Marilyn Kier knew the stresses of the workplace. As a business consultant for 15 years, she knew the aches in the fingers, the tightness in the shoulders, the pain in the neck. She knew she needed to bring wellness to the workplace.
She joined the chamber of commerce in Northbrook, Illinois, with the idea of sitting chamber members down and showing them what they'd been missing.
"I went there with my massage chair, and everybody looked at me like, 'Is she serious?'" Kier says. You bet she was. She still is. About 10 years later, Kier maintains a core group of about 12 companies, and others seasonally, with which she maintains relationships in the art and income of workplace- or corporate- massage.
"I had no trouble getting into any corporation from large companies like Motorola to smaller privately owned companies," Kier says. No formal studies have been done on trends, but some say corporate massage has leveled off since its 1980s mainstream introduction by TouchPro Institute founder David Palmer, known by some as the father of contemporary chair massage.
Others say it continues to boom. They cite an increasing number of therapists offering workplace massage and an increasing number of companies welcoming it with open and aching arms. "There's so much potential business out there," says Denver therapist Julie Wallace. "I get very excited when I see it becoming accepted as a mainstream idea as a wellness practice."
Says therapist Linda Dumbrigue of Novi, Michigan: "I think there is a huge untapped market, and that's why it's an interest to me." Dumbrigue is among the therapists looking for ways to tap into it. Therapists who have had success securing relationships with companies say it usually comes down to a lot of hard work, homework and creativity-and sometimes, a little luck.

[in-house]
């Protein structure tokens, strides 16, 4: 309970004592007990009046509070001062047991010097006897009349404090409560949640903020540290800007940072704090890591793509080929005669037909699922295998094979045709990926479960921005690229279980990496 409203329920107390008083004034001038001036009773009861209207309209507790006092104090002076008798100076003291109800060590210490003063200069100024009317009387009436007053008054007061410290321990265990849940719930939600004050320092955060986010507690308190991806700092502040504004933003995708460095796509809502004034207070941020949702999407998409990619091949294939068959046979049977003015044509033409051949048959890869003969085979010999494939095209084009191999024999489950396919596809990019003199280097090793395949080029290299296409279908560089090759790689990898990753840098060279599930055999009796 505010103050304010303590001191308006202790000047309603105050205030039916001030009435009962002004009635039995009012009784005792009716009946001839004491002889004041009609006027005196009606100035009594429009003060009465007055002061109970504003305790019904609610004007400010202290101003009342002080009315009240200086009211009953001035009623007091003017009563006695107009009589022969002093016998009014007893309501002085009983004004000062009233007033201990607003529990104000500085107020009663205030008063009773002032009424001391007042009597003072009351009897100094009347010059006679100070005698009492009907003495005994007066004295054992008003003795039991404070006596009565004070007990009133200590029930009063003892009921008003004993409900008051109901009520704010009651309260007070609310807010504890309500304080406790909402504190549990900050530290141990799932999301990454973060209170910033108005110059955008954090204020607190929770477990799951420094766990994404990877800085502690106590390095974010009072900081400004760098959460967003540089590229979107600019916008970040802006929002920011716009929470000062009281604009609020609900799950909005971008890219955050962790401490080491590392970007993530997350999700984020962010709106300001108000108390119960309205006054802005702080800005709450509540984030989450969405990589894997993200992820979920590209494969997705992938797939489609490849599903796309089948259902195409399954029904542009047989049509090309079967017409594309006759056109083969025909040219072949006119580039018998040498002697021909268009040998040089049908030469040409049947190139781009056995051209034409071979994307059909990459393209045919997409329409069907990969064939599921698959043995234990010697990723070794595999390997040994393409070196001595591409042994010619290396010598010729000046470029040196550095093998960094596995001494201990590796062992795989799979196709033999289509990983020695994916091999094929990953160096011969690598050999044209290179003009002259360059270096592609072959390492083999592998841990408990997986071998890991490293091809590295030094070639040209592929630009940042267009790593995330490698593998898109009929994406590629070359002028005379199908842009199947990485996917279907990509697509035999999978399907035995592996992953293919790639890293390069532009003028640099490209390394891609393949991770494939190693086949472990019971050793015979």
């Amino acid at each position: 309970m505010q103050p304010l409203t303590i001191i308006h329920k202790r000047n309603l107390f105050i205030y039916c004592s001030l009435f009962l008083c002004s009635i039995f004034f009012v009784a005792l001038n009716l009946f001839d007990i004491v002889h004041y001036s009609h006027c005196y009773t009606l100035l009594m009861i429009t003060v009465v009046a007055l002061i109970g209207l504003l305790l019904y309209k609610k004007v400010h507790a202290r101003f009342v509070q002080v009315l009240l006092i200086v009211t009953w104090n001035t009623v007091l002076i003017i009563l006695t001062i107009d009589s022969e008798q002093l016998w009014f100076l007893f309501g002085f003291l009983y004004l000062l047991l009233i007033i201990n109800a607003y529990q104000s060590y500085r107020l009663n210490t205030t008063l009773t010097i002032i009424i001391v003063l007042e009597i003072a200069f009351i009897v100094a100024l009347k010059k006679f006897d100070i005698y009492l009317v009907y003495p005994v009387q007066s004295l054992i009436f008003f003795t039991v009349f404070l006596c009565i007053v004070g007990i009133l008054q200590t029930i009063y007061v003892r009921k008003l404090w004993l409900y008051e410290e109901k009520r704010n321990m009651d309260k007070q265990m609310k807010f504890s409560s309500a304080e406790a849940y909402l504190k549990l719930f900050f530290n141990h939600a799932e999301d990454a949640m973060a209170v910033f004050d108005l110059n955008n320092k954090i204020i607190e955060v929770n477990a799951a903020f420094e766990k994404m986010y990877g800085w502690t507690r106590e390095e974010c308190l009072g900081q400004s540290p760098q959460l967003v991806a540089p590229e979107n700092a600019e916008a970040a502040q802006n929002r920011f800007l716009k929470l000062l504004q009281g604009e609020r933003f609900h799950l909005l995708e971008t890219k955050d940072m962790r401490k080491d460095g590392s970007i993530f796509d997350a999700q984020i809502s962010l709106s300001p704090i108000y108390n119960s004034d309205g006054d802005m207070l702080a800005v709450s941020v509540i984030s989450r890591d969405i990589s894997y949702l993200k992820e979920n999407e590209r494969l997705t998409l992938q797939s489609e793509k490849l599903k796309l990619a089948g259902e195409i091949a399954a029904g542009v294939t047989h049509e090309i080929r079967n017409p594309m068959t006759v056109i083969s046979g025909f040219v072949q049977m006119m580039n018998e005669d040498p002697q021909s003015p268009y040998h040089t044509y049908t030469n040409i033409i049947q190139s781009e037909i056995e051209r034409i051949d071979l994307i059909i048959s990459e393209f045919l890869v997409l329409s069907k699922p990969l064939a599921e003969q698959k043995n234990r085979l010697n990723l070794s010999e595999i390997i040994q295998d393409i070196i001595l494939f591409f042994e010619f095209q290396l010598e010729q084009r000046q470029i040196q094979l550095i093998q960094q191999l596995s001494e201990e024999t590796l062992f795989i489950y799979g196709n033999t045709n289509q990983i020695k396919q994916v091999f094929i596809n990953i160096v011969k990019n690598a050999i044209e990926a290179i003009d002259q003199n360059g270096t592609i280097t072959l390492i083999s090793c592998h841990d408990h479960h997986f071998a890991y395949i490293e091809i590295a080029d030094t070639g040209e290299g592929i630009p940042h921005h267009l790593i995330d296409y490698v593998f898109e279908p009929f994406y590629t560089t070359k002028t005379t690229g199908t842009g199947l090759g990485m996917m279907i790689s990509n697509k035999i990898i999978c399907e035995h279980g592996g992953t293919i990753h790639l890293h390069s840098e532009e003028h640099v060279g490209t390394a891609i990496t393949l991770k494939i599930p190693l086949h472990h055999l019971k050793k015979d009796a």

Gary Jones of Austin, Texas, says he once was doing chair massage at a public event-and the CEO of a local company sat down in his chair. "She said, 'Can you come to my company?' I happened to be in the right place at the right time."
Hard work and Homework
Kier sent out flyers to all members of the Northbrook, Illinois Chamber of Commerce. She also joined a local group called the Worksite Wellness Council of Illinois, in which businesses would vie for an annual wellness award. The businesses would attend meetings on wellness in the workplace-and Kier made sure she attended as well. Before she knew it, Kier was bidding on contracts for seated massage.
"I'd determine what their goals and needs were, and I would come back with a proposal on how I could help them achieve that," Kier says.
Jason Miller of Enfield, Connecticut, and his partner, Kevin Zorda, spent $1,500 on newspaper ads trying to attract corporate interest to chair massage. They didn't get one call back. They knew they had to try something different. That's when they started thinking outside the box-literally.